Primitive worm sheds new light on cancer
Our common evolutionary heritage with the humble nematode worm is helping unravel one of the key genetic puzzles in breast cancer, a new Cancer Research UK study1 reveals.
For the first time, researchers have found a gene in the worm that is similar to the human breast and ovarian cancer gene BRCA1.
Scientists know BRCA1 plays an important role in human cells - repairing damaged DNA and stopping cancer from developing. But how it performs these functions remains a mystery.
Now they believe studying the gene in the worm will provide important insights into how breast and ovarian cancers develop and could pave the way to new treatments for the disease.
Previous studies have scanned the genomes of simpler organisms such as yeast, worms and flies for a gene similar to BRCA1 but have found nothing.
In the new study, scientists from the Cancer Research UK London Research Institute, in collaboration with researchers from America and Germany, performed a detailed search through the worm genome for genes that might be involved in repairing damaged DNA.
They stumbled on BRCA1 after they found a gene called BARD1. In humans BRCA1 and BARD1 form a complex, so when the team found BARD1 they knew they were close to discovering its partner.
Dr Simon Boulton, from the Cancer Research UK London Research Institute, says: “It’s nearly a decade since the BRCA genes were discovered and implicated in the development of breast and ovarian cancer but we are still very much in the dark about how they function.
“Previously, scientists have looked through the genome of the nematode worm but found no equivalent to the human BRCA1. So our new finding is somewhat unexpected but very exciting. The detailed genetic analysis we can do in cells of the worm is not really possible in more complex human cells.”
The soil-dwelling nematode worm, Caenorhabditis elegans, has less than a thousand cells and is around one millimetre in length. But, like us, it develops from embryo to adult and has a gut, nerves, muscles and skin. We also once shared a common ancestor so around 40 per cent of its genes are closely related to ours.
Dr Boulton says: “The nematode worm, is the focus of an intense research effort in both developmental biology and genetics because it is one of the simplest multi-cellular organisms with a nervous system.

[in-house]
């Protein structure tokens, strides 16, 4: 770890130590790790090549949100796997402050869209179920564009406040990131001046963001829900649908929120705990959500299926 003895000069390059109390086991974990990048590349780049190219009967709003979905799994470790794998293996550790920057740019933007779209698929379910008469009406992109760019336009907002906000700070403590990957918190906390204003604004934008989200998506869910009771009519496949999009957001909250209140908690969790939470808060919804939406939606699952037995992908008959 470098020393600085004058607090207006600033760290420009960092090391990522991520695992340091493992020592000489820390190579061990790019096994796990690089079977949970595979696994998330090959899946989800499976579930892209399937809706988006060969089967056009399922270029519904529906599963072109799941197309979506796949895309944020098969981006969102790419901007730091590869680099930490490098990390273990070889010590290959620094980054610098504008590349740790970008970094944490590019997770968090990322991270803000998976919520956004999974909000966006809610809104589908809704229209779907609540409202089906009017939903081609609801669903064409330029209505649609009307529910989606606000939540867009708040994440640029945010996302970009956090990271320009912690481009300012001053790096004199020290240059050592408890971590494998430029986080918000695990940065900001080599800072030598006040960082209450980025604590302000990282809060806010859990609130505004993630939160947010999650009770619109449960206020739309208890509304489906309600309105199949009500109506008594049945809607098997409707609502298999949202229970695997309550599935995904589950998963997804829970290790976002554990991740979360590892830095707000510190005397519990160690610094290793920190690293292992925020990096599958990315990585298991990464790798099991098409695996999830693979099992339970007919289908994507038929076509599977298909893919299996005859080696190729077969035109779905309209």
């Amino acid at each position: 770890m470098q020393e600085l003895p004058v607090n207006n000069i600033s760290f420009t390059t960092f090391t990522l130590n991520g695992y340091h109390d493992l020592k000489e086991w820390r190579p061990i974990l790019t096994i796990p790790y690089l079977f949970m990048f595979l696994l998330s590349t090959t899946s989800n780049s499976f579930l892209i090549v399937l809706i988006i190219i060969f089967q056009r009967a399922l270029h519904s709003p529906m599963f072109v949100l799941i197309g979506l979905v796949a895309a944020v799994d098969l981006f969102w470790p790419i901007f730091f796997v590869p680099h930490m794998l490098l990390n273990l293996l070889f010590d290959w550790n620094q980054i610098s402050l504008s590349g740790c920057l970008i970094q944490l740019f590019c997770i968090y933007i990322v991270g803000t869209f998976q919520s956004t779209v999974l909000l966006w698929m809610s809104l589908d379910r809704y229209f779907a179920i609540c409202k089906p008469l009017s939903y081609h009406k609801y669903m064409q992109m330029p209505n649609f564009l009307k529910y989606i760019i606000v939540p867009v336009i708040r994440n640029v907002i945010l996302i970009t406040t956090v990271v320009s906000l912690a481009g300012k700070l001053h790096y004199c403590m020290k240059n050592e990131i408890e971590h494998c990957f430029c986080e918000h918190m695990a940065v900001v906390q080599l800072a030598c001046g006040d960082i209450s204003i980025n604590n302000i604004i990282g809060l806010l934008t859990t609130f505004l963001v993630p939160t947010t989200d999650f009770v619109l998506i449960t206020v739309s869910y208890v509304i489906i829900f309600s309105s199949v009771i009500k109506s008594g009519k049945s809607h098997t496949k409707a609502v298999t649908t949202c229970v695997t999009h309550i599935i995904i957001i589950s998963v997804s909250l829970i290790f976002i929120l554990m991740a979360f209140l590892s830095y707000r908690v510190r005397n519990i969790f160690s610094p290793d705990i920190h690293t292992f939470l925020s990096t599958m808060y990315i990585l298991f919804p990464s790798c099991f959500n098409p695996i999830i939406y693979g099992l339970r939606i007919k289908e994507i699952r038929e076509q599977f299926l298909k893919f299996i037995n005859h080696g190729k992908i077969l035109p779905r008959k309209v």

“Studying a model organism like the worm can provide key insights into the way in which the more complex human genome works. Even though the worm set off on a different evolutionary path to us hundreds of millions of years ago, scientists can compare the worm and human genome to identify related genes. They can then use the simpler worm system to examine their function. It's a fast and easy way to address some bigger questions about humans.”
Researchers analysed how the BARD1 protein behaves in the worm and found it interacted with a particular protein, which they believed to be the worm equivalent to human BRCA1.
To test whether the BARD1 and BRCA1 genes in the worm were involved in DNA repair they used a technique called RNA interference to separately switch off the genes while leaving all other genes unaffected.
They found many of the germ cells, which hold the reproductive components of an organism, died.
When they exposed the worms to radiation they detected even higher levels of cell death and many of their offspring failed to survive the treatment.
Dr Boulton says: “Our results show that these worm genes are involved in the DNA repair process and are essential for surviving DNA damage. This, along with the fact that the genes look similar to the human versions, tell us we’ve found the worm BRCA1 and BARD1.”
Professor Robert Souhami, Director of Clinical and External Affairs at Cancer Research UK, says: “Many important genes in humans are shared with the nematode worm which makes it an invaluable organism for genetic studies.
“Studying the BRCA1 counterpart in the worm will accelerate our understanding of how defects in this gene can lead to breast cancer and in the future will offer possibilities for prevention and treatment.”
- Current Biology14 (1)